I have been told that the old-fashioned mercury sphygmomanometer is the gold standard for measuring blood pressure. Is this true and, if so, why?
Of all the patient observations routinely undertaken by nurses, the recording of blood pressure (BP) is potentially the most unreliable and incorrectly performed (British Hypertension Society, 2009). Good practice can significantly reduce errors and help ensure that BP readings are correct.
Three BP recording devices are commonly used: the mercury sphygmomanometer; the aneroid sphygmomanometer; and the automated device (Dougherty and Lister, 2008). All should be used following national standards and guidelines to help ensure BP readings are accurate (British Hypertension Society, 2009).
The mercury sphygmomanometer is considered generally reliable and accurate and has traditionally been the device for recording BP (Dougherty and Lister, 2008). As nurses use their hearing to record the Korotkoff sound, it could be argued that it is the gold standard as nurses can always rely on their ears.
In addition, recording BP with a mercury sphygmomanometer allows nurses to use other senses to assess the cardiovascular system. For example, touch allows a nurse to check pulses and assess skin temperature (cool peripheries and hypotension suggests that shock may be present).
The correct procedure for recording BP using a mercury sphygmomanometer must be followed (Dougherty and Lister, 2008). The equipment should be in good working order and regularly maintained following the manufacturer’s instructions. Inaccurate and unreliable BP readings can result if the equipment is faulty or poorly maintained, or if the healthcare professional’s technique is poor (British Hypertension Society, 2009).
Errors in BP measurement using a mercury sphygmomanometer can occur for several reasons, including (British Hypertension Society, 2009):
Defective equipment, for example leaking tubing or a faulty valve;
Failure to ensure the mercury column reads 0mmHg at rest;
Too rapid deflation of the cuff;
Use of an incorrectly sized cuff – if it is too small the BP will be overestimated and if it is too large it will be underestimated;
The cuff is not at the same level as the heart;
Failure to observe the mercury level properly – the top of the mercury column should be at eye level;
Poor technique, for example failing to notice when the sounds disappear;
Digit preference, for example rounding readings up to the nearest 5mmHg or 10mmHg;
Observer bias, for example expecting a young patient’s BP to be normal.
However, concerns have been raised over mercury sphygmomanometers. Medical devices containing mercury are not banned in the UK, although the Medical Devices Agency recommends that mercury-free products should be used where possible (MDA, 2000). Some establishments do not use mercury sphygmomanometers.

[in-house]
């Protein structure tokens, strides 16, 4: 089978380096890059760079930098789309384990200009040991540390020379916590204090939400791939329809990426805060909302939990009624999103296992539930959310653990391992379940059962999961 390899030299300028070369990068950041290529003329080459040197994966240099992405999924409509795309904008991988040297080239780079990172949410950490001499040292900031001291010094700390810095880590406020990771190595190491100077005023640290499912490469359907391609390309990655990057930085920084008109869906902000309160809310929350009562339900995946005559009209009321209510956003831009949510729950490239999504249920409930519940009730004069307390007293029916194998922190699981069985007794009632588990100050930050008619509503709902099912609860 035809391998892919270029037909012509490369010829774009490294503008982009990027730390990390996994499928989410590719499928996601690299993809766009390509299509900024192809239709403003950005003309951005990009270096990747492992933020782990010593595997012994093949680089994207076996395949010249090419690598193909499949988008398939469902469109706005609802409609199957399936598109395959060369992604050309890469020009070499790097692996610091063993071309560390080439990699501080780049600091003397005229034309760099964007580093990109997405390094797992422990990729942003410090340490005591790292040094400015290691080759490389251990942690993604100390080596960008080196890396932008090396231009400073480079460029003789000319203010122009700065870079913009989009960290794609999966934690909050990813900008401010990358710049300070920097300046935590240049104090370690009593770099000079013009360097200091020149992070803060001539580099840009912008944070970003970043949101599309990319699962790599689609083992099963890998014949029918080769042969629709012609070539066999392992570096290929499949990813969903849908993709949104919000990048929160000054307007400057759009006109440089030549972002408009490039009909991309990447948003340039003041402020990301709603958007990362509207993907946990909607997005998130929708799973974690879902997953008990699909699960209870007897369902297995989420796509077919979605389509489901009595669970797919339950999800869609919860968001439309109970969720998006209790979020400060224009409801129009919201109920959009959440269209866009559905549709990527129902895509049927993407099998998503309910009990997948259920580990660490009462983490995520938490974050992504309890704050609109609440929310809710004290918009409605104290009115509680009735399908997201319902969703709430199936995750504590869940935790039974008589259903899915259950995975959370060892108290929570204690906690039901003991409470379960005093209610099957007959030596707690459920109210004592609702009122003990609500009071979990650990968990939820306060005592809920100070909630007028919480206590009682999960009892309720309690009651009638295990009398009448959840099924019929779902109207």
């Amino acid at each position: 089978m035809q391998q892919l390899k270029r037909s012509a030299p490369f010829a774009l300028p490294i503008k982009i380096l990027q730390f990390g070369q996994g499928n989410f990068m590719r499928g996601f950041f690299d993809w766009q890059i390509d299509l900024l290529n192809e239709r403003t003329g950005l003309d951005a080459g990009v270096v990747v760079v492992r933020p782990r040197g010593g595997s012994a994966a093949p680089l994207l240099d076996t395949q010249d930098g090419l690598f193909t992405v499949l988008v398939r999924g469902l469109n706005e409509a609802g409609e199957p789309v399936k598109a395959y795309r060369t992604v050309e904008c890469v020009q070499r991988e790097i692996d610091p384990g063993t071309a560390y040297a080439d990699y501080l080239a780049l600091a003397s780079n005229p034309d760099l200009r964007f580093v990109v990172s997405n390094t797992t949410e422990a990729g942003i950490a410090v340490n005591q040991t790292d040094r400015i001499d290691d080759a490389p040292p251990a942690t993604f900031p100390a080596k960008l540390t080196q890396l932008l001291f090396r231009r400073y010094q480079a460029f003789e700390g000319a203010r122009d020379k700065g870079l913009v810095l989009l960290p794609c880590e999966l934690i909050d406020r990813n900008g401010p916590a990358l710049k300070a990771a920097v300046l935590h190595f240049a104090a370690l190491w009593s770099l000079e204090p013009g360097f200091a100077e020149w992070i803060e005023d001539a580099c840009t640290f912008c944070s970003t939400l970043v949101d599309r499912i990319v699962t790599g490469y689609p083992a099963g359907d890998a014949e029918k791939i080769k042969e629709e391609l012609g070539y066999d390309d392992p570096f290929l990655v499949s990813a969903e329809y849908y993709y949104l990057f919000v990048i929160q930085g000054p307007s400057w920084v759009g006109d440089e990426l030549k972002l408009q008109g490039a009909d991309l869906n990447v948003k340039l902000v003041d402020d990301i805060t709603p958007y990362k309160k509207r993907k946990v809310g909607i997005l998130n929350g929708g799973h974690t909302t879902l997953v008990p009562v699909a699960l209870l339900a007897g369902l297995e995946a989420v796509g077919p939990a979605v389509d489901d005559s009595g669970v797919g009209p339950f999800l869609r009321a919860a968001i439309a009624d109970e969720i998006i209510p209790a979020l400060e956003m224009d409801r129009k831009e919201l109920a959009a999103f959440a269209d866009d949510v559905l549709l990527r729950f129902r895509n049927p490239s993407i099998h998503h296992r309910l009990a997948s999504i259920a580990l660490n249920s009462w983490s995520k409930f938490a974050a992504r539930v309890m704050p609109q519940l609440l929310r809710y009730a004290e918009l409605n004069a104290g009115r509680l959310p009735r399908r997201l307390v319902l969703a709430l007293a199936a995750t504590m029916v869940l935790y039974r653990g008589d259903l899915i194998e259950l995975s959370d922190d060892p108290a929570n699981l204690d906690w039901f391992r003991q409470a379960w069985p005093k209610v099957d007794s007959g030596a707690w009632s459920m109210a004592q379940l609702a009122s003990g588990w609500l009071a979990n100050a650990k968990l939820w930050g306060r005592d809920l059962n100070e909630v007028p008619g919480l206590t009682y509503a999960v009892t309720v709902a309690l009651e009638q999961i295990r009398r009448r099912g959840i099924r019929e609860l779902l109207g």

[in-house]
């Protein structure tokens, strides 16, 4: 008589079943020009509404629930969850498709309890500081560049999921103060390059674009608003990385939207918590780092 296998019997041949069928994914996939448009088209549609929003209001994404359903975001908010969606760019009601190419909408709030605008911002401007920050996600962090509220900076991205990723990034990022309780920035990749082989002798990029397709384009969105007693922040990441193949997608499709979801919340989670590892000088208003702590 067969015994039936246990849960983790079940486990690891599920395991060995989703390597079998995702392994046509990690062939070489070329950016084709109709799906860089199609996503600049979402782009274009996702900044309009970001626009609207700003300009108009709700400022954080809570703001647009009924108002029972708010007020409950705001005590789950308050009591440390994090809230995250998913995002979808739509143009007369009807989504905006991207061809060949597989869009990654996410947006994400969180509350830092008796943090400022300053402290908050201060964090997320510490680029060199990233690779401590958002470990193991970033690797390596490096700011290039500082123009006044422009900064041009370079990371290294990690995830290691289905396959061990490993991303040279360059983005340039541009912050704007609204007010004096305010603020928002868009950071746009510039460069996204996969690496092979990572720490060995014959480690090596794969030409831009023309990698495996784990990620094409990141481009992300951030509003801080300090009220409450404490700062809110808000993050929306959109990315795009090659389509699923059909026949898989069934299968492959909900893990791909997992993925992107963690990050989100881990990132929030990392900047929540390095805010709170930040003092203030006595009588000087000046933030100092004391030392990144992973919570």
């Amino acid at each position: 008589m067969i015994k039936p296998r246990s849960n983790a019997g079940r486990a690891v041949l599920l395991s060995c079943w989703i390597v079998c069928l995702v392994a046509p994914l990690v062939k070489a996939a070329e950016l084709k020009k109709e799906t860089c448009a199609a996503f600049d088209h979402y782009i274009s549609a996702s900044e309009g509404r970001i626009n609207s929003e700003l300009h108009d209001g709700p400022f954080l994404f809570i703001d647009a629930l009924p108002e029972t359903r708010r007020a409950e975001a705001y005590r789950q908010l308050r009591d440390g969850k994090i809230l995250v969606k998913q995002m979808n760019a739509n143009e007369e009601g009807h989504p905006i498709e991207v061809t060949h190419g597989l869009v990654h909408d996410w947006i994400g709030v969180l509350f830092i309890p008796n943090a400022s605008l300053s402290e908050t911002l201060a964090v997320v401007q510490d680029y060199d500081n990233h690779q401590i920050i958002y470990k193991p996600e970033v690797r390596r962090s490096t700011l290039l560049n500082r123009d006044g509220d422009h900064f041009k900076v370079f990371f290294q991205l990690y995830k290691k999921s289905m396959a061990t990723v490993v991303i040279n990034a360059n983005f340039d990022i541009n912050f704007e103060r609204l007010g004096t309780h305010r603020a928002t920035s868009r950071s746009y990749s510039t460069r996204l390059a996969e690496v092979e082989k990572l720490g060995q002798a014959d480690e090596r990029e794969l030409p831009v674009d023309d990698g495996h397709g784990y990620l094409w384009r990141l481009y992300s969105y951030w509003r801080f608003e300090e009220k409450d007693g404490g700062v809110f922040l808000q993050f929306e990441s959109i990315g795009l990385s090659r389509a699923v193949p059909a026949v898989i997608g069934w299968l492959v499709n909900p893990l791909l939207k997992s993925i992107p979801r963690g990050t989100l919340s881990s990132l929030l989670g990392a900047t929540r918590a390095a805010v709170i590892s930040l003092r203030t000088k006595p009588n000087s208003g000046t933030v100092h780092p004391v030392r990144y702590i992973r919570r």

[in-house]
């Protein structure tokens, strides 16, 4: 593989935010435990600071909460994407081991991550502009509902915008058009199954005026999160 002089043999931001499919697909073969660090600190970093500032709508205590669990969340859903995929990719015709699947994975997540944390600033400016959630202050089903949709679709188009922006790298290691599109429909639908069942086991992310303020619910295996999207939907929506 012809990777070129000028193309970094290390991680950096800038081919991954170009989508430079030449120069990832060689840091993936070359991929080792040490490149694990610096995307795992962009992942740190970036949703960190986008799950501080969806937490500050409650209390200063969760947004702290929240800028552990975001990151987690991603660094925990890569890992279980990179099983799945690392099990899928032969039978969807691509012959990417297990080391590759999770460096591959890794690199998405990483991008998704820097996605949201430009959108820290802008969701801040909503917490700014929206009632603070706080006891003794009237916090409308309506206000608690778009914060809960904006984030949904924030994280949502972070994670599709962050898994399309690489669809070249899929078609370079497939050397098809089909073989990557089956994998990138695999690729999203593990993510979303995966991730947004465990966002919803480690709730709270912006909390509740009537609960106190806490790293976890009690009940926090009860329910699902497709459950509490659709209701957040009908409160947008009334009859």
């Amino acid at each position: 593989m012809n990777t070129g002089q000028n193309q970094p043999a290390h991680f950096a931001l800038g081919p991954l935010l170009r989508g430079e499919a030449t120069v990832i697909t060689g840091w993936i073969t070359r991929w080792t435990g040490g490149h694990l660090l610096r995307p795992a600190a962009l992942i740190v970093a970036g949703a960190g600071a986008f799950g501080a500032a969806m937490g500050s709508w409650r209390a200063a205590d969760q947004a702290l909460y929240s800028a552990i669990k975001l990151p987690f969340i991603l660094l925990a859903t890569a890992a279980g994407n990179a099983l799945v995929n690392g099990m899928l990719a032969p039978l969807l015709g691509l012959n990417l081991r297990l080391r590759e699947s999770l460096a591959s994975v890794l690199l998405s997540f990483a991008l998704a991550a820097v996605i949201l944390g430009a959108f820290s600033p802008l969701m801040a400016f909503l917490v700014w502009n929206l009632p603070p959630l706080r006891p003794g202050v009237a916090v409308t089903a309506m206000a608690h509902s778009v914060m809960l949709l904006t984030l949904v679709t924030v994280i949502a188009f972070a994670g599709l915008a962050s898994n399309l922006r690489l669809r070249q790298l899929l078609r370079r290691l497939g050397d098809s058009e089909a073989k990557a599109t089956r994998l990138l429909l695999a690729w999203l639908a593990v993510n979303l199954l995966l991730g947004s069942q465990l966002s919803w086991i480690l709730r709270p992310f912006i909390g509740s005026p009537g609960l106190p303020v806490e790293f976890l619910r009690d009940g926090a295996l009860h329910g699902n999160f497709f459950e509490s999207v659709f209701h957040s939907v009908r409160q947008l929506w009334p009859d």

It could be suggested that, if the mercury sphygmomanometer is considered the gold standard for recording BP, then the automated BP device and the aneroid sphygmomanometer should not be used.
However, both of these devices are considered reliable, and their use should adhere to national standards and guidelines (British Hypertension Society, 2009).
When the automated BP device was first used, its accuracy and reliability were questioned (Beevers et al, 2001). Improved technology has since led to more accurate and reliable devices (Beevers et al, 2001). Some have been tested and approved by the British Hypertension Society (2009).
Both the automated device and the aneroid sphygmomanometer have limitations. For example, if a patient has a weak thready pulse associated with atrial fibrillation, the automated electronic device can be inaccurate (Beevers et al, 2001). The aneroid sphygmomanometer is susceptible to inaccuracies or damage that would not be apparent to a nurse (O’Brien et al, 2001).
In summary, the old-fashioned mercury sphygmomanometer is the gold standard. It should be used following manufacturer’s instructions and national guidelines (British Hypertension Society, 2009). This will ensure a reliable BP reading. Automated devices and aneroid sphygmomanometers are reliable in most situations and should be used following manufacturers’ instructions and national guidelines (British Hypertension Society, 2009). Nurses should be familiar with each of the devices’ limitations.
Phil Jevon, PGCE, BSc, RN, is resuscitation training officer/clinical skills lead, Manor Hospital, Walsall.
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Beevers, G. et al (2001) Blood pressure measurement part I. Sphygmomanometry: factors common to all techniques. BMJ; 322, 981–985.
British Hypertension Society (2009) How to Measure Blood Pressure.
Dougherty, L., Lister, S. (2008) The Royal Marsden Hospital Manual of Clinical Nursing Procedures. Oxford: Blackwell Publishing.
Medical Devices Agency (2000) Blood Pressure Measurement Devices – Mercury and Non-Mercury. London: MDA.
O’Brien, E. et al (2001) Blood pressure measuring devices: recommendations of the European Society of Hypertension. BMJ; 322, 531–536.